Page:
Electric cars in Beirut: Is it the future?
Engineers across the world are currently working to produce smarter vehicles
BEIRUT: Looking beyond Lebanon’s current electricity woes, the Order of Engineers is leaping into the future by investigating ways to make transportation in the country reliant on – yes – electric vehicles.
At a conference hosted by the order Wednesday at its Beirut headquarters, experts in the field illustrated world-changing environmental trends and presented a road map for Lebanon to stay up to speed with the dynamics of this new green economy.
Pointing at the cubic letters appearing on a screen next to him, Karim Basbous – an expert on smart cars at French multinational automotive supplier Valeo – explained that the future of the automotive industry is summed up in the acronym “CASE”: Connected, autonomous, sharing and electric.
Vehicles that communicate with each other, drive autonomously, can be shared among multiple users and are powered by electricity are what engineers across the world are now working to produce. Lebanese engineers, Basbous said, are also up for the challenge and have set themselves the goal of building and importing electric cars by 2025.
“Lebanon is currently among the countries with the poorest performance in terms of emissions,” he said, pointing to a scale in red highlighting Lebanon’s proportion of carbon dioxide particles in the air: 351-2,000 parts per million. In Europe, gasoline emissions are limited to 10 ppm.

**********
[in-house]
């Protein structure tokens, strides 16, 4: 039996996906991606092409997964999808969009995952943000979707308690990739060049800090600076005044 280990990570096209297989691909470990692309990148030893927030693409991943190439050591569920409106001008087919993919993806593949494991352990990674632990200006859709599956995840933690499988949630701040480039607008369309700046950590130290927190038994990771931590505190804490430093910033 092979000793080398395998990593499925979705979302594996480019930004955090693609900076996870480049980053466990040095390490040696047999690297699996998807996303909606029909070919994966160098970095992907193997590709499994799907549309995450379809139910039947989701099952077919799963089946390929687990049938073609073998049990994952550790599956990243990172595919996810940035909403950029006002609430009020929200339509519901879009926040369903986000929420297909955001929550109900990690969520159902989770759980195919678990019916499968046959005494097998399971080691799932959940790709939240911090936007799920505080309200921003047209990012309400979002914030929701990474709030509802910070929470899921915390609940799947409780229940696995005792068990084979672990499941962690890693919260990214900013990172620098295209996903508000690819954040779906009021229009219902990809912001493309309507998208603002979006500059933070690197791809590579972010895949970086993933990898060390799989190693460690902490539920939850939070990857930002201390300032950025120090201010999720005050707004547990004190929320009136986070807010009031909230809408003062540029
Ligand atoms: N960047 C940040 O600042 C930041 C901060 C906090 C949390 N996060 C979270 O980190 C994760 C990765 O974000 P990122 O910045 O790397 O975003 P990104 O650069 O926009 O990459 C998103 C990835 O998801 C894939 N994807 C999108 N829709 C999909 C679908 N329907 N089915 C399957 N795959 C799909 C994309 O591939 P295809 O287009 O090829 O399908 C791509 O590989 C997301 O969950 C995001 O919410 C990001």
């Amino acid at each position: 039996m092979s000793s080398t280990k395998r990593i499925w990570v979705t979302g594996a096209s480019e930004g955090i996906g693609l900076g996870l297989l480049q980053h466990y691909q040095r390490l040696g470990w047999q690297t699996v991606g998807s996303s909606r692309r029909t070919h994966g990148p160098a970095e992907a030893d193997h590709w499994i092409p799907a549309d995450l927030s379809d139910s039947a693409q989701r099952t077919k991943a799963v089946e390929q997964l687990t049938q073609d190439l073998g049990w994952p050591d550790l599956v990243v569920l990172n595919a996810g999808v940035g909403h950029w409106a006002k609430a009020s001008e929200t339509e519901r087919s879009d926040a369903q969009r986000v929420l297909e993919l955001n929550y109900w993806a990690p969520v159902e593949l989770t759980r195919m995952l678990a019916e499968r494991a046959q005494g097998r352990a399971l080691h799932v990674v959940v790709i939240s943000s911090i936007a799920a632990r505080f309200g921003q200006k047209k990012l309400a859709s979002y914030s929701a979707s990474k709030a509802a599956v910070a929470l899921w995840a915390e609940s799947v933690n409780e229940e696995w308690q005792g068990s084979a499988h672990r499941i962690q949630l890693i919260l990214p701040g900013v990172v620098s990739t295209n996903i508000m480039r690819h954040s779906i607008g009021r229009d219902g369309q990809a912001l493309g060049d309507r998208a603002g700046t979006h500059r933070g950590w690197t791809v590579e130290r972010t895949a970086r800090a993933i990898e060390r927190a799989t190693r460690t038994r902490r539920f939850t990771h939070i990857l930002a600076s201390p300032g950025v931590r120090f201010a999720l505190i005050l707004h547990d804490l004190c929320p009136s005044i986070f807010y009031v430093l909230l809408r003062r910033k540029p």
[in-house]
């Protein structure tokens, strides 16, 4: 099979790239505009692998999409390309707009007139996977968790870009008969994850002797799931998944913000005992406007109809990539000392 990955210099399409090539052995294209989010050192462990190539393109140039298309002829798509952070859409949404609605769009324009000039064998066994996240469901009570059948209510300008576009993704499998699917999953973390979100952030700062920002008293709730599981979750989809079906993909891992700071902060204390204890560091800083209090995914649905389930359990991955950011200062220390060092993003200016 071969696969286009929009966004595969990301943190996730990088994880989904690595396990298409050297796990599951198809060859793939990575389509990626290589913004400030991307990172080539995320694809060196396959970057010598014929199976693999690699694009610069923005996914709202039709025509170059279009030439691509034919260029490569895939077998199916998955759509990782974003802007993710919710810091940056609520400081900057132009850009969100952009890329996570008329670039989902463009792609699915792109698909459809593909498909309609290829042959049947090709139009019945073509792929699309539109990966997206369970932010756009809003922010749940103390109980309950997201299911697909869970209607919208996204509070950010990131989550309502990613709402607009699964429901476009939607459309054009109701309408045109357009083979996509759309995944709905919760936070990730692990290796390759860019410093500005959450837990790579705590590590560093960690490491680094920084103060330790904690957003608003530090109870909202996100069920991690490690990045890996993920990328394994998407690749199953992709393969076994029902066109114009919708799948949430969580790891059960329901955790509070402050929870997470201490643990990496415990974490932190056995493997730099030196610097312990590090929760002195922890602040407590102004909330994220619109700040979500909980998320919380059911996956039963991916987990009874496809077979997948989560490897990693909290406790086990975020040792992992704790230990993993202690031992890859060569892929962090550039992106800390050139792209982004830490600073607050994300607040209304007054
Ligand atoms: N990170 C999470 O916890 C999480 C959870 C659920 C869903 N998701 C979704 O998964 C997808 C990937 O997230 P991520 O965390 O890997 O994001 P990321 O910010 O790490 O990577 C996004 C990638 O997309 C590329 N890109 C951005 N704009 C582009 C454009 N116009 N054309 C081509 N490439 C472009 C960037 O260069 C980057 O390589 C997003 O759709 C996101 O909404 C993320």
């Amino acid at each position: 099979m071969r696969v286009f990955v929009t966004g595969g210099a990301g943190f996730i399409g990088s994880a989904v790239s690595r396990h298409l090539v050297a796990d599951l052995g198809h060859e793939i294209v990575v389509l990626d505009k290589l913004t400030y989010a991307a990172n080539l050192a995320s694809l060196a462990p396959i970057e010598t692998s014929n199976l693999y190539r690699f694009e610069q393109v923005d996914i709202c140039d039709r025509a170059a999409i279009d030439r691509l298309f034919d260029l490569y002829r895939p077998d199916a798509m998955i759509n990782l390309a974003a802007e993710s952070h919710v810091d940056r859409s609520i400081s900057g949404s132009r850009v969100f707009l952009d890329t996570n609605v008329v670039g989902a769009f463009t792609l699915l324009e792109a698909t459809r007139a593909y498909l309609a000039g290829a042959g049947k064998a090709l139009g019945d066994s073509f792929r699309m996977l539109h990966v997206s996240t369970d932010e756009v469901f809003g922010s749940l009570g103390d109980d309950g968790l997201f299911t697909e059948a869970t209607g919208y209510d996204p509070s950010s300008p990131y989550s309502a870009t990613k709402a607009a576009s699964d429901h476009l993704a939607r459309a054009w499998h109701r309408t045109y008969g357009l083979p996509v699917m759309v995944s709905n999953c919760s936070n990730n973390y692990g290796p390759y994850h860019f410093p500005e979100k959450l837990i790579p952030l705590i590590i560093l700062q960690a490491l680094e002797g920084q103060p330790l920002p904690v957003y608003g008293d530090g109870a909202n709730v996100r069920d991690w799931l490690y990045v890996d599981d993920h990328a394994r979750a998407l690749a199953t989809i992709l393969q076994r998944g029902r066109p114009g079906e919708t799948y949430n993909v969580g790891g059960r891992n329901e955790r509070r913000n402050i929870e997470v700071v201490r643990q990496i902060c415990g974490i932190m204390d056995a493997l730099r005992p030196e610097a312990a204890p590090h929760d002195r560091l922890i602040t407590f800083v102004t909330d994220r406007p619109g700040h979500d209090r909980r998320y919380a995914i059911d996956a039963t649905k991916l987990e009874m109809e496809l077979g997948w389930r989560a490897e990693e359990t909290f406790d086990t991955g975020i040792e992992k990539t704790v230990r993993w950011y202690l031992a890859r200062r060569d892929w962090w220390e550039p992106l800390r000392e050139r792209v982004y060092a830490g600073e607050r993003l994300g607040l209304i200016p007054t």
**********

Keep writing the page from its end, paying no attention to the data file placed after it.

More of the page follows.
Engine improvements account for 75 percent of the Lebanese road map, Basbous said.
As private vehicles represent the largest share of the industry at 85 percent, they are the ones on which the engineers’ attention is focused.
At the same time, Basbous said that a number of reforms should be made at the state level, including instituting alternate-day travel – a system by which days are allocated on which only cars with odd or even plate numbers can circulate – duty tariffs and state incentives.
Salim Saad, adviser to the Automobile Importers Association in Lebanon, said that “Lebanon is far from fulfilling the electric vehicles program,” but pointed out that firms like Medco and Total are already building electric charging outlets.
There are plans in the pipeline to build 17 inspection stations to assess whether all cars coming into Lebanon comply with certain standards. Cabinet also approved a $300 million program to build a rapid bus transit system fanning out from Beirut to Tabarja, Jnah and Mount Lebanon, the adviser said.
The Lebanon Climate Act, which is part of series of commitments Lebanon made in the lead up to the 2015 U.N. Climate Change Conference in Paris, states that by 2030 Lebanon must have removed vehicles over 15-years-old from the market.
“The problem is that, in Lebanon, 50 percent of vehicles are older than that,” Saad said.
“Car owners who will take part in this program [to update their vehicles] will receive an incentive of $2,300,” he said, adding that this deal would include new model hybrid and electric cars.
Lebanon’s proportion of carbon dioxide particles in the air is 351-2,000 parts per million.